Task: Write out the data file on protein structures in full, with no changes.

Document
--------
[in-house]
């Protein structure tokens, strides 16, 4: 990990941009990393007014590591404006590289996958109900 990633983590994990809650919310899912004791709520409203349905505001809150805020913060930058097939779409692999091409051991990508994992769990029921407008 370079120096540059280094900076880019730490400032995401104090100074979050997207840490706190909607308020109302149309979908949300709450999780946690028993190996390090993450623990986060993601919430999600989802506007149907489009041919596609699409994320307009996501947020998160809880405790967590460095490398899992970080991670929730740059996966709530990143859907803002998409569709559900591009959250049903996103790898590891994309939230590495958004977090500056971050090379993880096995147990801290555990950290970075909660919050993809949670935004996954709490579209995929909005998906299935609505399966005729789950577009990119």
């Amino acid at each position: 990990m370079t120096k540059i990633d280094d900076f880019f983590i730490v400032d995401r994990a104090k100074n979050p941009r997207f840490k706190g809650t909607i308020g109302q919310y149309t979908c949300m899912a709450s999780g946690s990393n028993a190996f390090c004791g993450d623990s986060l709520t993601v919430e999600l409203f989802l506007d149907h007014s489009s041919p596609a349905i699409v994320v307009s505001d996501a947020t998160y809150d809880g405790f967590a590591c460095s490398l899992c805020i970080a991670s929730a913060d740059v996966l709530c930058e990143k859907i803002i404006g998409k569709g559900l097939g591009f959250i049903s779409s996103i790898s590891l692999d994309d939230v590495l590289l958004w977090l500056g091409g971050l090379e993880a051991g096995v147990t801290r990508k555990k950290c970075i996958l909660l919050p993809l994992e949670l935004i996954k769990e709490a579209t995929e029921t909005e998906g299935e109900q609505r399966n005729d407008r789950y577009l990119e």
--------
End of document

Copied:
[in-house]
């Protein structure tokens, strides 16, 4: 990990941009990393007014590591404006590289996958109900 990633983590994990809650919310899912004791709520409203349905505001809150805020913060930058097939779409692999091409051991990508994992769990029921407008 370079120096540059280094900076880019730490400032995401104090100074979050997207840490706190909607308020109302149309979908949300709450999780946690028993190996390090993450623990986060993601919430999600989802506007149907489009041919596609699409994320307009996501947020998160809880405790967590460095490398899992970080991670929730740059996966709530990143859907803002998409569709559900591009959250049903996103790898590891994309939230590495958004977090500056971050090379993880096995147990801290555990950290970075909660919050993809949670935004996954709490579209995929909005998906299935609505399966005729789950577009990119």
């Amino acid at each position: 990990m370079t120096k540059i990633d280094d900076f880019f983590i730490v400032d995401r994990a104090k100074n979050p941009r997207f840490k706190g809650t909607i308020g109302q919310y149309t979908c949300m899912a709450s999780g946690s990393n028993a190996f390090c004791g993450d623990s986060l709520t993601v919430e999600l409203f989802l506007d149907h007014s489009s041919p596609a349905i699409v994320v307009s505001d996501a947020t998160y809150d809880g405790f967590a590591c460095s490398l899992c805020i970080a991670s929730a913060d740059v996966l709530c930058e990143k859907i803002i404006g998409k569709g559900l097939g591009f959250i049903s779409s996103i790898s590891l692999d994309d939230v590495l590289l958004w977090l500056g091409g971050l090379e993880a051991g096995v147990t801290r990508k555990k950290c970075i996958l909660l919050p993809l994992e949670l935004i996954k769990e709490a579209t995929e029921t909005e998906g299935e109900q609505r399966n005729d407008r789950y577009l990119e």